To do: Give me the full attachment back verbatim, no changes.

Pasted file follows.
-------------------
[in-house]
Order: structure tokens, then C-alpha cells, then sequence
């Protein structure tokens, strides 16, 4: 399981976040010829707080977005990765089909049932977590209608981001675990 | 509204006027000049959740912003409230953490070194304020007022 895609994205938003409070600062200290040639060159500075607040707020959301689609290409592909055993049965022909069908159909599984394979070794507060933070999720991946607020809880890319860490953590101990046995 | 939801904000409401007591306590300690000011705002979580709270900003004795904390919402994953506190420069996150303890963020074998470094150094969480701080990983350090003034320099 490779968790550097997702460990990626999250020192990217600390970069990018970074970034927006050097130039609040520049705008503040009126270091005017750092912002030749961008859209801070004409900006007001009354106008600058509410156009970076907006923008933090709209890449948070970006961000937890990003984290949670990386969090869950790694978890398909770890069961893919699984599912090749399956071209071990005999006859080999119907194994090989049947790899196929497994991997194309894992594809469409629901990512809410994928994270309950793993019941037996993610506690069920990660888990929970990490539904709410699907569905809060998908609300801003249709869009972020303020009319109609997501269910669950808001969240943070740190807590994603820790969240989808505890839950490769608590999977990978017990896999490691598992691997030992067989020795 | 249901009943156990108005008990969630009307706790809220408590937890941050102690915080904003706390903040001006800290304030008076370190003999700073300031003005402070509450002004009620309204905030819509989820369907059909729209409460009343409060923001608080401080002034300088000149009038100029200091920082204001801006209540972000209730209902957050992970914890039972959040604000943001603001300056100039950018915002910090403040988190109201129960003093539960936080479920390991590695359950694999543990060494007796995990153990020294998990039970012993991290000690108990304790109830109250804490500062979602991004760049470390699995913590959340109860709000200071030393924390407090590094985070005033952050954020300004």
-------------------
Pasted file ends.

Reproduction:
[in-house]
Order: structure tokens, then C-alpha cells, then sequence
């Protein structure tokens, strides 16, 4: 399981976040010829707080977005990765089909049932977590209608981001675990 | 509204006027000049959740912003409230953490070194304020007022 895609994205938003409070600062200290040639060159500075607040707020959301689609290409592909055993049965022909069908159909599984394979070794507060933070999720991946607020809880890319860490953590101990046995 | 939801904000409401007591306590300690000011705002979580709270900003004795904390919402994953506190420069996150303890963020074998470094150094969480701080990983350090003034320099 490779968790550097997702460990990626999250020192990217600390970069990018970074970034927006050097130039609040520049705008503040009126270091005017750092912002030749961008859209801070004409900006007001009354106008600058509410156009970076907006923008933090709209890449948070970006961000937890990003984290949670990386969090869950790694978890398909770890069961893919699984599912090749399956071209071990005999006859080999119907194994090989049947790899196929497994991997194309894992594809469409629901990512809410994928994270309950793993019941037996993610506690069920990660888990929970990490539904709410699907569905809060998908609300801003249709869009972020303020009319109609997501269910669950808001969240943070740190807590994603820790969240989808505890839950490769608590999977990978017990896999490691598992691997030992067989020795 | 249901009943156990108005008990969630009307706790809220408590937890941050102690915080904003706390903040001006800290304030008076370190003999700073300031003005402070509450002004009620309204905030819509989820369907059909729209409460009343409060923001608080401080002034300088000149009038100029200091920082204001801006209540972000209730209902957050992970914890039972959040604000943001603001300056100039950018915002910090403040988190109201129960003093539960936080479920390991590695359950694999543990060494007796995990153990020294998990039970012993991290000690108990304790109830109250804490500062979602991004760049470390699995913590959340109860709000200071030393924390407090590094985070005033952050954020300004």